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Hepatology. 2008 May;47(5):1634-43. doi: 10.1002/hep.22236.

Mesenchymal stem cell-derived molecules directly modulate hepatocellular death and regeneration in vitro and in vivo.

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  • 1Center for Engineering in Medicine and Surgical Services, Massachusetts General Hospital, Harvard Medical School and Shriners Hospitals for Children, Boston, MA, USA.

Abstract

Orthotopic liver transplantation is the only proven effective treatment for fulminant hepatic failure (FHF), but its use is limited because of organ donor shortage, associated high costs, and the requirement for lifelong immunosuppression. FHF is usually accompanied by massive hepatocellular death with compensatory liver regeneration that fails to meet the cellular losses. Therefore, therapy aimed at inhibiting cell death and stimulating endogenous repair pathways could offer major benefits in the treatment of FHF. Recent studies have demonstrated that mesenchymal stem cell (MSC) therapy can prevent parenchymal cell loss and promote tissue repair in models of myocardial infarction, acute kidney failure, and stroke through the action of trophic secreted molecules. In this study, we investigated whether MSC therapy can protect the acutely injured liver and stimulate regeneration. In a D-galactosamine-induced rat model of acute liver injury, we show that systemic infusion of MSC-conditioned medium (MSC-CM) provides a significant survival benefit and prevents the release of liver injury biomarkers. Furthermore, MSC-CM therapy resulted in a 90% reduction of apoptotic hepatocellular death and a three-fold increment in the number of proliferating hepatocytes. This was accompanied by a dramatic increase in the expression levels of 10 genes known to be up-regulated during hepatocyte replication. Direct antiapoptotic and promitotic effects of MSC-CM on hepatocytes were demonstrated using in vitro assays.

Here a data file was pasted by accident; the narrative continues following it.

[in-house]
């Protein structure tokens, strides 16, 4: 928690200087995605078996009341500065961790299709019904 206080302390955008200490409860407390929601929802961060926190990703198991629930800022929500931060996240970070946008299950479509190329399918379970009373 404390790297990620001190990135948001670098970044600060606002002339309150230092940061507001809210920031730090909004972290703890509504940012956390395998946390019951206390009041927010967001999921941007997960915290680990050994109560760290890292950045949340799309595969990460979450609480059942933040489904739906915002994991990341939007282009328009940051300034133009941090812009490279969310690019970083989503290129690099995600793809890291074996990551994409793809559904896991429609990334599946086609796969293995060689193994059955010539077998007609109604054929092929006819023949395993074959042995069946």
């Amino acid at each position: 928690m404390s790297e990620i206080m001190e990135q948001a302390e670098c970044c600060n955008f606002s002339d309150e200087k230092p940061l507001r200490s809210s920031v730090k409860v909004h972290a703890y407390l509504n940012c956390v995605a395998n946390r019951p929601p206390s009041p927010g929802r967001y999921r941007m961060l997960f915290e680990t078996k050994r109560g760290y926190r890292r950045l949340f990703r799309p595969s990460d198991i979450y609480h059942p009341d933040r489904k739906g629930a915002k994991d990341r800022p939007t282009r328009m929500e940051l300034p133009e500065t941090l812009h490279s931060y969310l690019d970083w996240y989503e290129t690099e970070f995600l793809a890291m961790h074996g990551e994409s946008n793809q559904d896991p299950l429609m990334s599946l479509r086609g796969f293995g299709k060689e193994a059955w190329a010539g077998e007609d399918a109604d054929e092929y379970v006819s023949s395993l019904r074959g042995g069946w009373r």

CONCLUSION:

These data provide the first clear evidence that MSC-CM therapy provides trophic support to the injured liver by inhibiting hepatocellular death and stimulating regeneration, potentially creating new avenues for the treatment of FHF.

PMID:
18395843
[PubMed - indexed for MEDLINE]
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